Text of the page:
Welcome to the Age of the Smart Stoner

The lazy, dumb stereotype is so outdated. Meet the new class of potheads.

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Complex Original

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Through the years in pop culture, smoking weed has always gone hand in hand with a very specific type of character mold. That mold, of course, is of the stoner—bumbling and silly—as can be seen in Sean Penn’s frequently shirtless Jeff Spicoli in Fast Times at Ridgemont High, the dudes in Dude, Wheres My Car?, Pineapple Express, and countless other stoner movies. While this archetype is still being maintained, thanks to likes of Judd Apatow and Doug Benson, a new strain of pothead has entered the scene in recent years. This pot smoker does not function as the token idiot of the friend group, the kind usually portrayed by a stringy-haired, video game-playing bro with a “fun t-shirt,” but someone with more depth. Not only has this stoner bro evolved outside of the usual realm, but there has also been more space for women, like Ilana Glazer of Broad City, the reigning queen of green.

This proliferation of pot use is mostly owing to the screen time it is given in indie productions. New spaces like YouTube and Vimeo give creatives nearly endless possibility as the spaces have very few strict guidelines. Without the necessity of network approval, weed reigns. The no rules attitude behind these streaming services allow characters to act more realistically, rather than maintaining more conservative views of the drug. High Maintenance, a hugely successful Vimeo-to-HBO series, is by definition a weed show, but it’s also much more than that, and it gives more than just a single face to the pothead. The show follows a dealer based in New York City known exclusively as “The Guy,” who travels from client to client dropping off product. The variety of these customers is as diverse as that of New York citizens, including yuppies, Airbnb hosts, pretentious artists, comedians, among many.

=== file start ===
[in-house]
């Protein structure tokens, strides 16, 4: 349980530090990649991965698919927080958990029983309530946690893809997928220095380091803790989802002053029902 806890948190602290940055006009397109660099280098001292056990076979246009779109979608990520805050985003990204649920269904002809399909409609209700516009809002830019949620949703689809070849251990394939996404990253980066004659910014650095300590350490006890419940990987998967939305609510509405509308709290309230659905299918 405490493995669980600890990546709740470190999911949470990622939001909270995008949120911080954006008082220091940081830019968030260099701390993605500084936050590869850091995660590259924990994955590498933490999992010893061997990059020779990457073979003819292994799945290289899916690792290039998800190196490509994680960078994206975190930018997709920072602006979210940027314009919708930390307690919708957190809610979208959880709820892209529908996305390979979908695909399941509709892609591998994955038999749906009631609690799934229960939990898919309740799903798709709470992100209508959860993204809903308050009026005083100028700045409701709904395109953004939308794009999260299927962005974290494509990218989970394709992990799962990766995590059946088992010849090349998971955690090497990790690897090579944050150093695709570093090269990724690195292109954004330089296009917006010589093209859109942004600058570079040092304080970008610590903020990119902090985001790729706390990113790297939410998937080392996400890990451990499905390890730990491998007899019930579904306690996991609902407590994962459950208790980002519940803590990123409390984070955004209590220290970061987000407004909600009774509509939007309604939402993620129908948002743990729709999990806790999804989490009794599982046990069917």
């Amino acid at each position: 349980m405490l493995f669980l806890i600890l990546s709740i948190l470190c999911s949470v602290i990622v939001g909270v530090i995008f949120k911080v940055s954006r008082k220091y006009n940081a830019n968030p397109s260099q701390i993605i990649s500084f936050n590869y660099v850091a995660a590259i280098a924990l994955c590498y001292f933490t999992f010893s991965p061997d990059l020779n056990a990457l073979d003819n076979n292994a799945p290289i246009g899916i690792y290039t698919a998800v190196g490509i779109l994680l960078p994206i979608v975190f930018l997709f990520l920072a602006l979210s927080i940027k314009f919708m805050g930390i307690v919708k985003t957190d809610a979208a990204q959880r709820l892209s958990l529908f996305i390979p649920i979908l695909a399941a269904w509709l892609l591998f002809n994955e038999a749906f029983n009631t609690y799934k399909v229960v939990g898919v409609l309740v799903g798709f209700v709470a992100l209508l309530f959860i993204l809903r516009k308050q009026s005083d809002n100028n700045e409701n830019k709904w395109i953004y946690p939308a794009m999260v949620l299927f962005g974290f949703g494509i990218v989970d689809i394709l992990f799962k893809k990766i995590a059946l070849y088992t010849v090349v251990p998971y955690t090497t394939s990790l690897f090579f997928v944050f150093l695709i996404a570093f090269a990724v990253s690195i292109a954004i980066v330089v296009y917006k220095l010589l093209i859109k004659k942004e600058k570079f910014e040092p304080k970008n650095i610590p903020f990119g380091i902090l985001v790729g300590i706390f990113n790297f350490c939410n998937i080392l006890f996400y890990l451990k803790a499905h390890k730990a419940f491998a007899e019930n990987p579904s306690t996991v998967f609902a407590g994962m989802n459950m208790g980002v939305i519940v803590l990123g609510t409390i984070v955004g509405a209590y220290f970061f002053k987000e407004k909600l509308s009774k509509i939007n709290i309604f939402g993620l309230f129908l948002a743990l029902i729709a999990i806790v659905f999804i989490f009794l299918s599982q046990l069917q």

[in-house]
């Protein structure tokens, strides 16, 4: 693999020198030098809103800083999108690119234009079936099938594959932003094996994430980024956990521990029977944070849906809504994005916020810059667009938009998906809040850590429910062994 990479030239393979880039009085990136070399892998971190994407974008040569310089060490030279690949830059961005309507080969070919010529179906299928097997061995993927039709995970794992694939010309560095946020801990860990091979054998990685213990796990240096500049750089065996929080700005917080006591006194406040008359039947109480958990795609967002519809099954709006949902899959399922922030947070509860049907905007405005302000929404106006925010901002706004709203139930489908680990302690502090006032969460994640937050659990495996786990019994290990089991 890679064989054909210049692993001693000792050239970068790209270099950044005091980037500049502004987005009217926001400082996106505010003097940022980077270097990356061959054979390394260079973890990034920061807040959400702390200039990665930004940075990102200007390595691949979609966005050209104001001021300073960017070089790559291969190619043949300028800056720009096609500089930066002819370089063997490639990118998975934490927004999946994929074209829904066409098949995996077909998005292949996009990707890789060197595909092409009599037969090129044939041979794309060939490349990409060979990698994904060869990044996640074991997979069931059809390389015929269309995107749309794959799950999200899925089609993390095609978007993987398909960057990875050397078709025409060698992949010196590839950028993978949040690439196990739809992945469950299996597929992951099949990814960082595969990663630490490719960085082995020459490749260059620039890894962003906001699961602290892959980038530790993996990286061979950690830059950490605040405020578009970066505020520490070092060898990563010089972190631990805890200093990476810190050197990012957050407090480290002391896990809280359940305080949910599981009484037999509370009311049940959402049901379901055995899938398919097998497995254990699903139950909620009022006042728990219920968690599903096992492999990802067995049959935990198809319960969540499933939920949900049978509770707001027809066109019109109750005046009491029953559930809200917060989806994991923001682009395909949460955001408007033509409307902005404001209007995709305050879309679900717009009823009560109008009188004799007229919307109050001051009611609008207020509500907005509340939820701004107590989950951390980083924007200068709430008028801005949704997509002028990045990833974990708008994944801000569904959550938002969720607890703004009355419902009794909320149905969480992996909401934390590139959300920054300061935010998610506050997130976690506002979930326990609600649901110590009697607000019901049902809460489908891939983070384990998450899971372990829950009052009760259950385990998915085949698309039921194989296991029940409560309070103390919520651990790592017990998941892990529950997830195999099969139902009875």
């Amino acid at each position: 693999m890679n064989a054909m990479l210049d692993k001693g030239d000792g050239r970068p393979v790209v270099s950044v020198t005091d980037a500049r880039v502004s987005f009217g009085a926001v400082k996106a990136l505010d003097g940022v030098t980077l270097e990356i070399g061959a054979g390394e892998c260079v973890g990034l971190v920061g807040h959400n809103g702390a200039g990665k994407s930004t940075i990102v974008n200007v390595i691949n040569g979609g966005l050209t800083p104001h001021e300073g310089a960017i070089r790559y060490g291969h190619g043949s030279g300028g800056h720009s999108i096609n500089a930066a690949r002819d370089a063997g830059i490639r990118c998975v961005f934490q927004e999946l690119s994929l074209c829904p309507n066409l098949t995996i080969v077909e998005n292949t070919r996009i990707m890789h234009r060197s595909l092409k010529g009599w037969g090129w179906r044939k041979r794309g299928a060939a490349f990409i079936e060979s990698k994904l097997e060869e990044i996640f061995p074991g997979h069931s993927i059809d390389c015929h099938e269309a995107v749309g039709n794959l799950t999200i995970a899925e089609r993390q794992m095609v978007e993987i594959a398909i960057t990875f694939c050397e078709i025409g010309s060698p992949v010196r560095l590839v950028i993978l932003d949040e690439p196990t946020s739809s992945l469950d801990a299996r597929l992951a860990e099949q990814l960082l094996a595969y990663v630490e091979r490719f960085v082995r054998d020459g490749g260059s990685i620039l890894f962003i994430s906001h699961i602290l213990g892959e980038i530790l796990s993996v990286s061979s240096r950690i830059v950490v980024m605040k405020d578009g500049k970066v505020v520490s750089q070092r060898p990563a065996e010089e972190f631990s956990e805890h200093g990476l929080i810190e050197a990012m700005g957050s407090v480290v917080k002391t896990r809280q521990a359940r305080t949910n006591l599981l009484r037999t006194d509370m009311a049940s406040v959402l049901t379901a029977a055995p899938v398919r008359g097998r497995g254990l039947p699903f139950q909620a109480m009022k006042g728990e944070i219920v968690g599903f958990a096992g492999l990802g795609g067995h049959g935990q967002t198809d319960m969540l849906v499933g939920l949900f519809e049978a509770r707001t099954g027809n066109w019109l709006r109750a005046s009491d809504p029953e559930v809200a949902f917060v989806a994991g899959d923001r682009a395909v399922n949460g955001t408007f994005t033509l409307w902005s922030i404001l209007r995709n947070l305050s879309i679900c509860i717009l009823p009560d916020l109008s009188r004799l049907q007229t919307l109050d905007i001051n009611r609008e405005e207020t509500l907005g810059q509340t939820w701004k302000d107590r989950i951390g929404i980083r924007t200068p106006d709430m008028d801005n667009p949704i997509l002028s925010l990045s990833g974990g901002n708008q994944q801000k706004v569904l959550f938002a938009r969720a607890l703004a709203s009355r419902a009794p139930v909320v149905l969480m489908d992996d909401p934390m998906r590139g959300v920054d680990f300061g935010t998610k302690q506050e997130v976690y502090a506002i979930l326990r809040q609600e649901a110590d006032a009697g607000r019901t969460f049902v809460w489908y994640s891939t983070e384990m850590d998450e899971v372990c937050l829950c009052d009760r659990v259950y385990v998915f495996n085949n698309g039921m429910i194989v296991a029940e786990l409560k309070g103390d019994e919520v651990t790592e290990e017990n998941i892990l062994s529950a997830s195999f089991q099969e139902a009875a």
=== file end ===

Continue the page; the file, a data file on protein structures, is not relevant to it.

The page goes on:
The yuppie pothead type, for one, has become so much more pervasive. This type of stoner is usually uptight and very dedicated to their work, but they use marijuana as a way to let loose from the demands of their career-oriented lifestyles, and whatever relationship-related issues that follow. The 2014 film Celeste & Jesse Forever, starring Andy Samberg and Rashida Jones, explores the relationship between two live-in ex-spouses. Upset about cutting ties with Jesse, Celeste sits on an outdoor couch with a friend, smoking from what seems to be a five-foot bong, wondering, “Do you think the Obamas really love each other?” Celeste, a trend forecaster with a house, a mortgage, and a silly demeanor only when Jesse teases it out of her, is a willful smoker. Her pot use isn’t a means of maintaining a playful attitude, but rather a route for bringing it about when Jesse is no longer around to do the job. She is using it with purpose—the purpose being to diffuse the stress surrounding her divorce with her best friend.

For years before Celeste, women were hardly shown smoking weed, but now we’re seeing stoners who are women and professionals. It is presented as it is: completely normal. We’ve passed the point of having movies announce their marijuana use with their title, like 1994’s The Stoned Age or 1997’s Bongwater. By introducing weed into scenes incidentally, and as casually as, say, alcohol, we're undergoing a recreation of the perception of stoners. This likely has a lot to do with the legalization of marijuana in many states (and the conversations surrounding it for many years, including studies showing lack of correlation between pot use and lower IQs), as well as many in writers' rooms fitting into the pot-smoking demographic. The people who write and direct these indie films likely use pot recreationally, so it's only natural that they depict marijuana as a normal part of life. While women are notoriously missing from big picture studio projects, much more are involved in indie productions, and get to portray female characters as normal, functional, smart—even pot-smoking!—people.